Japan stem cell scientist readies to fight fabrication claim
Tokyo: A young female researcher is readying to fight claims her ground-breaking stem cell study was fabricated, her lawyer said today, as Japan's male-dominated scientific establishment circled its wagons.
Haruko Obokata, 30, was admitted to hospital yesterday because her "mental and physical condition is unstable," her lawyer Hideo Miki told reporters.
But an official at his office said she is still planning to hold a news conference tomorrow.
The official added that Miki will file a formal complaint later today with the respected Riken Institute, which sponsored the study, and has since discredited the research behind it.
The complaint comprises a demand for reinvestigation of the issue and retraction of the probe's conclusion that her study was fabricated.
Obokata was feted by Japan's media after unveiling research that appeared to show a relatively simple way to convert adult cells into a kind of stem cell -- a cell that has the potential to become differentiated into the various specialised cells that make up the brain, heart, kidneys and other organs.
That could significantly boost the search for a ready supply of transplant tissues, offering much-needed progress in the battle against all manner of degenerative diseases.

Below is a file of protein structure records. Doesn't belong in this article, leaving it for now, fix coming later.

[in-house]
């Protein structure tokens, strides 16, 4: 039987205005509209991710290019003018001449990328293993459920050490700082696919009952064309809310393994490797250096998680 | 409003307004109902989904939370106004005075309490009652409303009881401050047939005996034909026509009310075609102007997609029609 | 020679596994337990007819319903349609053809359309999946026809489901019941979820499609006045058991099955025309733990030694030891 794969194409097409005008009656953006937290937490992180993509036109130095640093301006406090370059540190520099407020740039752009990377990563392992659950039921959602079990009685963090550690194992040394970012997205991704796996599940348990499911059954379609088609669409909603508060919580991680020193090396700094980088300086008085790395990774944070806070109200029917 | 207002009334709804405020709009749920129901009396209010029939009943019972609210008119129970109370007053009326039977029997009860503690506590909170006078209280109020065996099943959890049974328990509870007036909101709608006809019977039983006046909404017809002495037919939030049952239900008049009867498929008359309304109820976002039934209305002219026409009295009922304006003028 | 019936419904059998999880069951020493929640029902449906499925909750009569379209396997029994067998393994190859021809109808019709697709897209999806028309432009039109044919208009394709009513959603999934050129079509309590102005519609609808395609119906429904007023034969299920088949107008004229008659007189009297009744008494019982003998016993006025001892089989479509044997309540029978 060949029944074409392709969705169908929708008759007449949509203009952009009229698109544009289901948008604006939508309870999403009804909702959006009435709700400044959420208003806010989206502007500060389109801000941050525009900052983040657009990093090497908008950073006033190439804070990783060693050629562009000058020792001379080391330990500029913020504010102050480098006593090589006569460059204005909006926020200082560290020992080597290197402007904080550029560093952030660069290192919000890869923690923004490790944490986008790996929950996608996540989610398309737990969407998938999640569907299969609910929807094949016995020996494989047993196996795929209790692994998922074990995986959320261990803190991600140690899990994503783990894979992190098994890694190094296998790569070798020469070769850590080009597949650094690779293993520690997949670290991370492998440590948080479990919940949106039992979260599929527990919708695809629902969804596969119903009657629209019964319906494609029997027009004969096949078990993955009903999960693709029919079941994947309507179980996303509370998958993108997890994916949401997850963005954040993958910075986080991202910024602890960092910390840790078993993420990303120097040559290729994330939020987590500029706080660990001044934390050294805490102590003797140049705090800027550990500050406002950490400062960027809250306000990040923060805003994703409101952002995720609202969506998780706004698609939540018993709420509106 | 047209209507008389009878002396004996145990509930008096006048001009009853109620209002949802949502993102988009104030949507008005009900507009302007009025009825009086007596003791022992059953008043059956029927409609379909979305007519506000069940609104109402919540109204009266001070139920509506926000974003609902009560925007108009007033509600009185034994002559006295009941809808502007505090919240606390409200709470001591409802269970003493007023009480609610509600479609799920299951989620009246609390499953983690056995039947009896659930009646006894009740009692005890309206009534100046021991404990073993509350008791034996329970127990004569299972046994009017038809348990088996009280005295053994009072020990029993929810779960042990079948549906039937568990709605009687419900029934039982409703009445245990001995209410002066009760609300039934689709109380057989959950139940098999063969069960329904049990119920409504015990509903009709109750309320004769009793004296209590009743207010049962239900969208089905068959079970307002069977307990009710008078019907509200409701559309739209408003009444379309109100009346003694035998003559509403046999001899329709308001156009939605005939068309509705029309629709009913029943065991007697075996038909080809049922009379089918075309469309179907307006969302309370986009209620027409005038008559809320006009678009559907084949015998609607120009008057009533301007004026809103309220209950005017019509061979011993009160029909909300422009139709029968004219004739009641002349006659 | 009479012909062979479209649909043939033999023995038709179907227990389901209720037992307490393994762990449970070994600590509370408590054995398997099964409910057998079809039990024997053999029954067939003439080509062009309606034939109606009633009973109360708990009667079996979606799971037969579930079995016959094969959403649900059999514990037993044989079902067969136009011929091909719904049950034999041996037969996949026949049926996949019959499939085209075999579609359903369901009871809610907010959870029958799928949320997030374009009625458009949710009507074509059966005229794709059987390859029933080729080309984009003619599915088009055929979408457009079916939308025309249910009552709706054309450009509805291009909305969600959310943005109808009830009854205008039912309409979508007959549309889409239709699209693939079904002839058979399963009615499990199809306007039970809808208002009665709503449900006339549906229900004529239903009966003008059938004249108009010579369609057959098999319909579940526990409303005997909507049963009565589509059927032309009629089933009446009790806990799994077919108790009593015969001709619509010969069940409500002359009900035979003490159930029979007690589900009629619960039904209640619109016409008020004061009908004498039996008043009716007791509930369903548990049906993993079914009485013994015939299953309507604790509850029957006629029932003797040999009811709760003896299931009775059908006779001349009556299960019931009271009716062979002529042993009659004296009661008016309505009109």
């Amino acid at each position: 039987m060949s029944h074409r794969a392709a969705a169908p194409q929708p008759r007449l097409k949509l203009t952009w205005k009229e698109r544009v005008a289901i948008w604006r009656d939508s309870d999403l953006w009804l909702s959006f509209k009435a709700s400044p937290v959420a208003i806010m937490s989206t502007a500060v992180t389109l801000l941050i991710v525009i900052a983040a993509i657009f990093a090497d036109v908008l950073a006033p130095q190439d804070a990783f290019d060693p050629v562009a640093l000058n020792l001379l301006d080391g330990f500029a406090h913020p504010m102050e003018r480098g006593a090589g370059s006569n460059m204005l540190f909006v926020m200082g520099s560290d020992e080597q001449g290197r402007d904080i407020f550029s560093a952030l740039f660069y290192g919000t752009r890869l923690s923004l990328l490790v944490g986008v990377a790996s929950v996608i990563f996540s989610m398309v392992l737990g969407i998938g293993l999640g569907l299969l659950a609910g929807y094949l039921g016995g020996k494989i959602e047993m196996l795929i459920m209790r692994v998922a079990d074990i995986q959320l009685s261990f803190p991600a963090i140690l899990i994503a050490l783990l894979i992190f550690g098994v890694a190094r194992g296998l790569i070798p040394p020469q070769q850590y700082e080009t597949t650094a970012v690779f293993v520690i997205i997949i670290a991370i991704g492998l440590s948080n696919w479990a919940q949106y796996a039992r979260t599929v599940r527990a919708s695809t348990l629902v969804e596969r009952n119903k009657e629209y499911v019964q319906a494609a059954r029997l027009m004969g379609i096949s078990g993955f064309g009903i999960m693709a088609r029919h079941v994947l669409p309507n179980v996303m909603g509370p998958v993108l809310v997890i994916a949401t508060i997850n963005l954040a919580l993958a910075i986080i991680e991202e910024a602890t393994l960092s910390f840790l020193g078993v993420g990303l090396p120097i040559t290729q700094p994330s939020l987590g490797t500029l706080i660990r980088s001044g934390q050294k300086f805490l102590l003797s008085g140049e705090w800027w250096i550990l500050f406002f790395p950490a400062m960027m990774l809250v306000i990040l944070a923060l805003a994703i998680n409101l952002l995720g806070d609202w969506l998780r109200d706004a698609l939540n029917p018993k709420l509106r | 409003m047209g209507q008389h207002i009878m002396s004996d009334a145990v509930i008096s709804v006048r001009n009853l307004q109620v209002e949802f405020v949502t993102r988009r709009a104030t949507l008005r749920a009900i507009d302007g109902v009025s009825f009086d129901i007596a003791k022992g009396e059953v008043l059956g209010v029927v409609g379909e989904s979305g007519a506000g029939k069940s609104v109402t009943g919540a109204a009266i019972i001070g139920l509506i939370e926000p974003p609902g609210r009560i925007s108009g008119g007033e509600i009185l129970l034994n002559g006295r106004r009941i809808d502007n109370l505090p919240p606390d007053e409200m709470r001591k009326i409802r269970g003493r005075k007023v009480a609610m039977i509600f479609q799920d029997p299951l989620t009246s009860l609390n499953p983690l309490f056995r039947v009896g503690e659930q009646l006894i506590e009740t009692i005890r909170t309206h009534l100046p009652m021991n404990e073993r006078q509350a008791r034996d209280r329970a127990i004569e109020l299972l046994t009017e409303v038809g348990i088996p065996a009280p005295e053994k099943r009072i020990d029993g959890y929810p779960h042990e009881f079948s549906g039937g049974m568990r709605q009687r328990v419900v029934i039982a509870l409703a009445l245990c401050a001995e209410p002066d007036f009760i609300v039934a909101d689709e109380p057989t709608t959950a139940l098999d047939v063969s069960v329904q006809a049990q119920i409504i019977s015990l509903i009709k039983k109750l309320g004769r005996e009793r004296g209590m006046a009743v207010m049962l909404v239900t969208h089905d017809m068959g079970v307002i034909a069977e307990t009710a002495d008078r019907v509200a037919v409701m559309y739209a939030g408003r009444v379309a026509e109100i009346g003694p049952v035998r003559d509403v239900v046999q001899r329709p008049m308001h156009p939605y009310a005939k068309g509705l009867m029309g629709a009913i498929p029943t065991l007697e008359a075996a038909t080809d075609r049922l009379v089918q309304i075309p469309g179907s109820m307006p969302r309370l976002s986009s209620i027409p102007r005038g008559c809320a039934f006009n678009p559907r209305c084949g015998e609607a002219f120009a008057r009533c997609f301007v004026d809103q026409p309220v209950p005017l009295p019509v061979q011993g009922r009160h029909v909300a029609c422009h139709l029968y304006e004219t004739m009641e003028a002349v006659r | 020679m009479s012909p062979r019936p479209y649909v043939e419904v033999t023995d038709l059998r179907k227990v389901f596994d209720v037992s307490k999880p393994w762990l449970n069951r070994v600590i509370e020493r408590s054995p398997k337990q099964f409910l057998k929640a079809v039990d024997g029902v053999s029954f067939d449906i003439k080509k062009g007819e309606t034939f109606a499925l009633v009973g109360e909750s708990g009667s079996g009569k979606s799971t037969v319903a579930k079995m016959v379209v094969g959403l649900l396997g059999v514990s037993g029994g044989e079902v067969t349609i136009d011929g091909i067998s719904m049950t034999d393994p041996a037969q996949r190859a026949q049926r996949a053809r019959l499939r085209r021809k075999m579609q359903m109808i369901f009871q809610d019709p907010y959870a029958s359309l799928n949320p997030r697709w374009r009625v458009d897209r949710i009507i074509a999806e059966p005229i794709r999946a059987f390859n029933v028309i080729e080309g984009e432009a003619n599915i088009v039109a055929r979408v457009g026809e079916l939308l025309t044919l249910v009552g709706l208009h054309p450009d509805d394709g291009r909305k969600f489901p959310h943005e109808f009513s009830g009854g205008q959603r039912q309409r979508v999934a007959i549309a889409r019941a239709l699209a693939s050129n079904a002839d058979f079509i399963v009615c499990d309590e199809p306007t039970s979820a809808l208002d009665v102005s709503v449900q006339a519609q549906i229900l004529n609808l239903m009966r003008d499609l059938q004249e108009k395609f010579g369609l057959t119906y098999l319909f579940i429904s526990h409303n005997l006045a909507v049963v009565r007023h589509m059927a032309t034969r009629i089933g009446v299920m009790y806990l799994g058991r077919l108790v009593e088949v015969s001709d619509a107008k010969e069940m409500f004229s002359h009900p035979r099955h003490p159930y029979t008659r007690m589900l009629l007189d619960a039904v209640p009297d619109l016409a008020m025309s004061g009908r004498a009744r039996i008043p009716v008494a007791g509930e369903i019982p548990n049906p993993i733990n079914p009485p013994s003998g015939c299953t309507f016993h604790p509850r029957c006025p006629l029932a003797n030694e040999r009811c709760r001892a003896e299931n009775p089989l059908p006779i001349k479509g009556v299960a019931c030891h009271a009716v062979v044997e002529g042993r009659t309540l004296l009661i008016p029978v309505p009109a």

A rash of magazine pieces and television shows celebrated a rare success for a young Japanese woman in a field largely dominated by middle-aged men.
Journalists played up Obokata's quirky feminine touches, including her shunning of the traditional white laboratory coat in favour of the kind of apron commonly worn by Japanese housewives.
But weeks after her team's research appeared, questions began to emerge over their methodology, with other scientists unable to repeat the experiments and claims that images used in public presentations were doctored.
Riken launched an inquiry into the credibility of the data used to support the paper, which was also published in the prestigious scientific journal Nature.